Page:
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tr.v. pe·rused, pe·rus·ing, pe·rus·es
1. To read or examine, typically with great care.
2. Usage Problem To glance over; skim.

[Middle English perusen, to use up : Latin per-, per- + Middle English usen, to use; see use.]

pe·rus′a·ble adj.
pe·rus′al n.
pe·rus′er n.
Usage Note: Peruse has long meant "to read thoroughly," as in He perused the contract until he was satisfied that it met all of his requirements, which was acceptable to 75 percent of the Usage Panel in our 2011 survey. But the word is often used more loosely, to mean simply "to read," as in The librarians checked to see which titles had been perused in the last month and which ones had been left untouched. Seventy percent of the Panel rejected this example in 1999, but only 39 percent rejected it in 2011. Further extension of the word to mean "to glance over, skim" has traditionally been considered an error, but our ballot results suggest that it is becoming somewhat more acceptable. When asked about the sentence I only had a moment to peruse the manual quickly, 66 percent of the Panel found it unacceptable in 1988, 58 percent in 1999, and 48 percent in 2011. Use of the word outside of reading contexts, as in We perused the shops in the downtown area, is often considered a mistake.
ThesaurusAntonymsRelated WordsSynonymsLegend:
Noun1.perusing - reading carefully with intent to rememberperusing - reading carefully with intent to remember
reading - the cognitive process of understanding a written linguistic message; "his main reading was detective stories"; "suggestions for further reading"
References in classic literature ?
Upon perusing this she turned scarlet, and bit her lip.
Sam left it with the landlady, and was returning to pull his master's boots off, after drying himself by the kitchen fire, when glancing casually through a half-opened door, he was arrested by the sight of a gentleman with a sandy head who had a large bundle of newspapers lying on the table before him, and was perusing the leading article of one with a settled sneer which curled up his nose and all other features into a majestic expression of haughty contempt.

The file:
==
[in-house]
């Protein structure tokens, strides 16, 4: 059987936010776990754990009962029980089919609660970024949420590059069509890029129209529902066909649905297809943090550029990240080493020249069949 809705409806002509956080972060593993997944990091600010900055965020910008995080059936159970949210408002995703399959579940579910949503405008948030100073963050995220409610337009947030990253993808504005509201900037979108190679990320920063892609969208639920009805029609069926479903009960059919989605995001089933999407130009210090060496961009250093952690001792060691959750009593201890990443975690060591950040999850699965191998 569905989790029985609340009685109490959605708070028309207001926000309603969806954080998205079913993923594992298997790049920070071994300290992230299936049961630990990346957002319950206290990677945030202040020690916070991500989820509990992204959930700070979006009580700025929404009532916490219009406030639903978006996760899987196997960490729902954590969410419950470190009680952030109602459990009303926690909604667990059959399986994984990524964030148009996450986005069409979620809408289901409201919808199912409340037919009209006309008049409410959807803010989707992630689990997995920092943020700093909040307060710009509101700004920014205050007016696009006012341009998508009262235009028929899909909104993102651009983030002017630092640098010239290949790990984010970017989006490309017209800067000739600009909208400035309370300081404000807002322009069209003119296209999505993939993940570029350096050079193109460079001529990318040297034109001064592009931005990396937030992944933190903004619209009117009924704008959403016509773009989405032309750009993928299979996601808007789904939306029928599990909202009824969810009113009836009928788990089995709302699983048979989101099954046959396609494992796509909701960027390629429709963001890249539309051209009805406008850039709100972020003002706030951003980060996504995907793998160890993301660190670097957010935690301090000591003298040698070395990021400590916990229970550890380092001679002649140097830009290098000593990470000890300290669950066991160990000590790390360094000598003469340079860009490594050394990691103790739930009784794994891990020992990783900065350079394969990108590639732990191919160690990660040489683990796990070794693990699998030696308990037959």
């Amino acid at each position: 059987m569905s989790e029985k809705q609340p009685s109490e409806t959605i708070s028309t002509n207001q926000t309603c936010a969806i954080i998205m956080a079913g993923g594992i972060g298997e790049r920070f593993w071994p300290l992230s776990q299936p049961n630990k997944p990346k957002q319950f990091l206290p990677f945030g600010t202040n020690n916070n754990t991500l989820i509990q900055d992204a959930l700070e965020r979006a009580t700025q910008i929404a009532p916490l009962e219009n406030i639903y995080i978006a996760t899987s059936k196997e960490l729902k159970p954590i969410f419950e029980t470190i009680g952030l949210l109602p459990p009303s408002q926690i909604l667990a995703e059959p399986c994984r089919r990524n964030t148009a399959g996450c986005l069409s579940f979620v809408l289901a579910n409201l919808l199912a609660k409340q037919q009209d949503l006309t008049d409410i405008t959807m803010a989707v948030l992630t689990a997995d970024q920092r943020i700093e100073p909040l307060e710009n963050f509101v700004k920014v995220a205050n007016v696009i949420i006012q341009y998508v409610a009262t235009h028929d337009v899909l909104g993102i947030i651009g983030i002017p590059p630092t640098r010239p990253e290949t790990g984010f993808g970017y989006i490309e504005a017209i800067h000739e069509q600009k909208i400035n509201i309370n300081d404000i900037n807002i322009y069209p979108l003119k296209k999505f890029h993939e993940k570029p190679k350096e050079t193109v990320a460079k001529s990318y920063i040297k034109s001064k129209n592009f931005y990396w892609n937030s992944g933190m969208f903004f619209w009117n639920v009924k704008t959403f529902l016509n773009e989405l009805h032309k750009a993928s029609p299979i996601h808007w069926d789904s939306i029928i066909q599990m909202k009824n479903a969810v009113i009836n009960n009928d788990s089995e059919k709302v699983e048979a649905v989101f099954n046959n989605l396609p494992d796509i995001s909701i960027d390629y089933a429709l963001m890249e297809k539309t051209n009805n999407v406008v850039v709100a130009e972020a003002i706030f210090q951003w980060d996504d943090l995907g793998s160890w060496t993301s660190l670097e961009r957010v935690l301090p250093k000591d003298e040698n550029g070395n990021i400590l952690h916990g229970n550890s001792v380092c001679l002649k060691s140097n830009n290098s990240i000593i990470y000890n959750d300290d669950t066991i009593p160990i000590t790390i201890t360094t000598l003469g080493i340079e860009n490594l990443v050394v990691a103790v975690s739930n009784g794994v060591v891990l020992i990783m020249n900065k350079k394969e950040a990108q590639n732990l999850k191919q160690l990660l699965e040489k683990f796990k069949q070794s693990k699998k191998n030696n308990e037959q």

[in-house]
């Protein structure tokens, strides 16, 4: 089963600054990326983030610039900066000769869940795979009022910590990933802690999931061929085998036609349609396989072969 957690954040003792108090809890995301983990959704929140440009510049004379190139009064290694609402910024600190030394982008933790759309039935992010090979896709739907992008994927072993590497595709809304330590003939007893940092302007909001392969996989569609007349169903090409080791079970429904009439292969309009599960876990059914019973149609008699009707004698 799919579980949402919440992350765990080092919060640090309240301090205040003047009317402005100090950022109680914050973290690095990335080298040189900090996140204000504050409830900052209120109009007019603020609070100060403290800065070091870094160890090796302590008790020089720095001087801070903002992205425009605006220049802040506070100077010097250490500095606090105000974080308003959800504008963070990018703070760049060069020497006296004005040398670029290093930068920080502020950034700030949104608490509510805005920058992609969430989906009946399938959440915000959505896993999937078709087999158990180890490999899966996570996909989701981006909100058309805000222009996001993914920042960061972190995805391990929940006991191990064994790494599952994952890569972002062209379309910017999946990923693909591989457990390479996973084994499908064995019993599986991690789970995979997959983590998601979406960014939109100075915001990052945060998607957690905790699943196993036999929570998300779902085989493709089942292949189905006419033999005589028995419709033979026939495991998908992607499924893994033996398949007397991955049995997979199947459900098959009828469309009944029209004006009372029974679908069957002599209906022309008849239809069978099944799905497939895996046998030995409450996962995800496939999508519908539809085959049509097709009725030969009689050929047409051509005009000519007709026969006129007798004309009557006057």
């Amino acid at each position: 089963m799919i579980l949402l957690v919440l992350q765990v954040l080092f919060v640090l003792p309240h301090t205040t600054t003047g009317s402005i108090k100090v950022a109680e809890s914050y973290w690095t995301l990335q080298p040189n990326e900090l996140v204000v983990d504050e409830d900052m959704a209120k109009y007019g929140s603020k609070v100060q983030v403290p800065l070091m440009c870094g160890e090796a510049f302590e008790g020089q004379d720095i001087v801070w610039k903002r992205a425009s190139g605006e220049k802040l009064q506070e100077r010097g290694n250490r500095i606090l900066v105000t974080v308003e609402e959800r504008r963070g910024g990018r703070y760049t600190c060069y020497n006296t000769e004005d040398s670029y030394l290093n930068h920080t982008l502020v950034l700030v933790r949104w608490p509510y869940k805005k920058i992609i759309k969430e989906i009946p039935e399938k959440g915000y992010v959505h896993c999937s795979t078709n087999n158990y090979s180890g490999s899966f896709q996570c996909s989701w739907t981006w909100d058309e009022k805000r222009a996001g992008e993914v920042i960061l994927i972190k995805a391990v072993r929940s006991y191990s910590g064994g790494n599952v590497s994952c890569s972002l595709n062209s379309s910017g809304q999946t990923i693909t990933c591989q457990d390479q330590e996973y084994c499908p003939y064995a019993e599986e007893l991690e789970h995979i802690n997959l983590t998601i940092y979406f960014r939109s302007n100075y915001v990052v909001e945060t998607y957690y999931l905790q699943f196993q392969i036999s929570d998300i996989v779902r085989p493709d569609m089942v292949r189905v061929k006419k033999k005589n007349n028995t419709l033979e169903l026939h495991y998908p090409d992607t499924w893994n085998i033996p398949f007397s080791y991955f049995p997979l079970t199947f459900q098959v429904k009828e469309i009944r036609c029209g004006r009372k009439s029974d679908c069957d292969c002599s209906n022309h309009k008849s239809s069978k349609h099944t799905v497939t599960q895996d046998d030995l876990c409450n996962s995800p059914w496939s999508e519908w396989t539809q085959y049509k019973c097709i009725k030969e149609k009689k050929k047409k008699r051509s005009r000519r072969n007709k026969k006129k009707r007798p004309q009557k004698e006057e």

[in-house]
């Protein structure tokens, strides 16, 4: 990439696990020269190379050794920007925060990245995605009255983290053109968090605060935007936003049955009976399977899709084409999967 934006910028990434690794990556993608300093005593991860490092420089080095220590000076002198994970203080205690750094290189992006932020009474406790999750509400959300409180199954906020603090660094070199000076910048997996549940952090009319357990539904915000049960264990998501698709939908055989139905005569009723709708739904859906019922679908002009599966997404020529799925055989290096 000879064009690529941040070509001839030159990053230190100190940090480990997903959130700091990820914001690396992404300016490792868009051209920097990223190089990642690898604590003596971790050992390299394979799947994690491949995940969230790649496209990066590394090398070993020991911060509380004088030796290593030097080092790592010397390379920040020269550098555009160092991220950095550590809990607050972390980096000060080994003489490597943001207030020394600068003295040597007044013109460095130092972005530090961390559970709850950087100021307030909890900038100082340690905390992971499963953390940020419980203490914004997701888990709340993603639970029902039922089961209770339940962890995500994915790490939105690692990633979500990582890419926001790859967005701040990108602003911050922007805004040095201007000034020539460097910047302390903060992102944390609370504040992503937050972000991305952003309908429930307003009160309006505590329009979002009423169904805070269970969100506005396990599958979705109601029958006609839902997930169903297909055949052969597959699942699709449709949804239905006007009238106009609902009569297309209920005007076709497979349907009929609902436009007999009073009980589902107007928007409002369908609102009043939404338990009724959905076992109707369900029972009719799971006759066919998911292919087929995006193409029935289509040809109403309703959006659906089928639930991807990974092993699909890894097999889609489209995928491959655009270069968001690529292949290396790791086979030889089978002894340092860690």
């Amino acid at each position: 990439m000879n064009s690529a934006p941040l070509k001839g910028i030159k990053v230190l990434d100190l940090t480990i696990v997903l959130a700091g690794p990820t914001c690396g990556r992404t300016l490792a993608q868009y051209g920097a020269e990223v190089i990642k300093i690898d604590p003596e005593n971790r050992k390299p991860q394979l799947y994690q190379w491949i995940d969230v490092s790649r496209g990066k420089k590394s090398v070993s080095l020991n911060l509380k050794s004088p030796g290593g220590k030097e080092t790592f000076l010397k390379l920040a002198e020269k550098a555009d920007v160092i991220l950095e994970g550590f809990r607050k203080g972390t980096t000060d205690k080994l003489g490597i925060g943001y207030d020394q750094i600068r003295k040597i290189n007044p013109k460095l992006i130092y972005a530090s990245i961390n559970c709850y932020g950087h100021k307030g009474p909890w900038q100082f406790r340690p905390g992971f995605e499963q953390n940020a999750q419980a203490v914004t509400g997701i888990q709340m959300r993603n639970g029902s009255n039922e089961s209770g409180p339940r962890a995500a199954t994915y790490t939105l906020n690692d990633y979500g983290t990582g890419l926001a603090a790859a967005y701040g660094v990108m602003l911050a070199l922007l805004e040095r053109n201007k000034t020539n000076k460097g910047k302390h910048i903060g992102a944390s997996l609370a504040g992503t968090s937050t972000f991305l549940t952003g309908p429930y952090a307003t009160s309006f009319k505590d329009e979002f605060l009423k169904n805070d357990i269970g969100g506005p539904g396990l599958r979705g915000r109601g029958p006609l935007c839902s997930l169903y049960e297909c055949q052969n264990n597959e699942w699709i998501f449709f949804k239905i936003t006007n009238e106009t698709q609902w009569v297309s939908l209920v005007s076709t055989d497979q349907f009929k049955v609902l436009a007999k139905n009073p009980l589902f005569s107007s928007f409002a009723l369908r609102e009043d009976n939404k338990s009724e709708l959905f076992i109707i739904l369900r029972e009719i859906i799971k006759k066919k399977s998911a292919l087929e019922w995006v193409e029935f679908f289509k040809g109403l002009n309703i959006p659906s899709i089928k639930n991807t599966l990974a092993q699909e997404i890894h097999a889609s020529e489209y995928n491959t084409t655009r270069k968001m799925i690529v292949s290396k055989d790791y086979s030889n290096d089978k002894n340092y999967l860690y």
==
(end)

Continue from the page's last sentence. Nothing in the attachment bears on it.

Pickwick, slightly embarrassed by the question, 'the fact is, I have been so much engaged in other ways, that I really have not had an opportunity of perusing them.
Miss Grey,' said she, one evening, a month before the all-important day, as I was perusing a long and extremely interesting letter of my sister's--which I had just glanced at in the morning to see that it contained no very bad news, and kept till now, unable before to find a quiet moment for reading it,--'Miss Grey, do put away that dull, stupid letter, and listen to me
It turned out he had been chief mate of her for the two preceding voyages; and I was already familiar with his handwriting in the old log-books I had been perusing in my cabin with a natural curiosity, looking up the records of my new ship's luck, of her behaviour, of the good times she had had, and of the troubles she had escaped.
His gentleman alone took the opportunity of perusing the newspaper before he laid it by his master's desk.
Behind a desk, sat two old gentleman with powdered heads: one of whom was reading the newspaper; while the other was perusing, with the aid of a pair of tortoise-shell spectacles, a small piece of parchment which lay before him.
He said that PTI has been continuously perusing politics of double standards on accountability which is evident from its stance on Panama Leaks and Khyber Leaks.
Catholics perusing his 84-page "Dictionary of Religious Literacy" may be surprised to learn that Vatican II was only "the second great council of the Roman Catholic Church" rather than the 21st.
Law firm Duff Phelps, which had been perusing space at 1166 Avenue of the Americas in recent months, signed for floors 30 and 31 or 62,000 s/f.
After perusing the evidence, District Attorney Doug Harcleroad determined that a man who was attacked in his apartment by an intruder was acting in self-defense when he shot and killed the intruder.
Readers interested in the background data related to the epidemiology of the Black Death will probably enjoy perusing the detailed, annotated data appendices.